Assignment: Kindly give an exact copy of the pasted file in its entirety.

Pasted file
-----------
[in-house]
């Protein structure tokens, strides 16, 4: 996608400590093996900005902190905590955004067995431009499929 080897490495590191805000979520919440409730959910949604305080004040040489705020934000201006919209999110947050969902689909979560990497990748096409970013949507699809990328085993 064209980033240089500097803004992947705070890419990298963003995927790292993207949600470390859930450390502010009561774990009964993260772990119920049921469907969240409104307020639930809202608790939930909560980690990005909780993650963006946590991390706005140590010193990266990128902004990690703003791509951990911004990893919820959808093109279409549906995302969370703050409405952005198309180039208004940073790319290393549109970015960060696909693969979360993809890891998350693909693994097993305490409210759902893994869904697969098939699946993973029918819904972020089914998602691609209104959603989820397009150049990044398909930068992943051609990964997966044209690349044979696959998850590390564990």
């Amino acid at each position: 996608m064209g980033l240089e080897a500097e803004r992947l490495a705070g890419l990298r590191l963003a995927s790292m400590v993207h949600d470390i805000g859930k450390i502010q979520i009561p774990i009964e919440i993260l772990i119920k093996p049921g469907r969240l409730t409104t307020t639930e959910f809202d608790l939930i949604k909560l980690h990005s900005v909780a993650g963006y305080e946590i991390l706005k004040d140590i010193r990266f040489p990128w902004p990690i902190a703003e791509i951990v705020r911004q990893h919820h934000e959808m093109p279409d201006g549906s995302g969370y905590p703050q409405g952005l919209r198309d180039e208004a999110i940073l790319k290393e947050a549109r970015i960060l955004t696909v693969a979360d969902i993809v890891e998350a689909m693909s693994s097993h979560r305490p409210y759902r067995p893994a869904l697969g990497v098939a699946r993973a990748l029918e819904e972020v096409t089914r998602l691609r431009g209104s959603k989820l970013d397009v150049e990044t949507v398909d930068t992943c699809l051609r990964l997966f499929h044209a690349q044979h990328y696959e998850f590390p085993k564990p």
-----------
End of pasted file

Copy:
[in-house]
């Protein structure tokens, strides 16, 4: 996608400590093996900005902190905590955004067995431009499929 080897490495590191805000979520919440409730959910949604305080004040040489705020934000201006919209999110947050969902689909979560990497990748096409970013949507699809990328085993 064209980033240089500097803004992947705070890419990298963003995927790292993207949600470390859930450390502010009561774990009964993260772990119920049921469907969240409104307020639930809202608790939930909560980690990005909780993650963006946590991390706005140590010193990266990128902004990690703003791509951990911004990893919820959808093109279409549906995302969370703050409405952005198309180039208004940073790319290393549109970015960060696909693969979360993809890891998350693909693994097993305490409210759902893994869904697969098939699946993973029918819904972020089914998602691609209104959603989820397009150049990044398909930068992943051609990964997966044209690349044979696959998850590390564990």
């Amino acid at each position: 996608m064209g980033l240089e080897a500097e803004r992947l490495a705070g890419l990298r590191l963003a995927s790292m400590v993207h949600d470390i805000g859930k450390i502010q979520i009561p774990i009964e919440i993260l772990i119920k093996p049921g469907r969240l409730t409104t307020t639930e959910f809202d608790l939930i949604k909560l980690h990005s900005v909780a993650g963006y305080e946590i991390l706005k004040d140590i010193r990266f040489p990128w902004p990690i902190a703003e791509i951990v705020r911004q990893h919820h934000e959808m093109p279409d201006g549906s995302g969370y905590p703050q409405g952005l919209r198309d180039e208004a999110i940073l790319k290393e947050a549109r970015i960060l955004t696909v693969a979360d969902i993809v890891e998350a689909m693909s693994s097993h979560r305490p409210y759902r067995p893994a869904l697969g990497v098939a699946r993973a990748l029918e819904e972020v096409t089914r998602l691609r431009g209104s959603k989820l970013d397009v150049e990044t949507v398909d930068t992943c699809l051609r990964l997966f499929h044209a690349q044979h990328y696959e998850f590390p085993k564990p």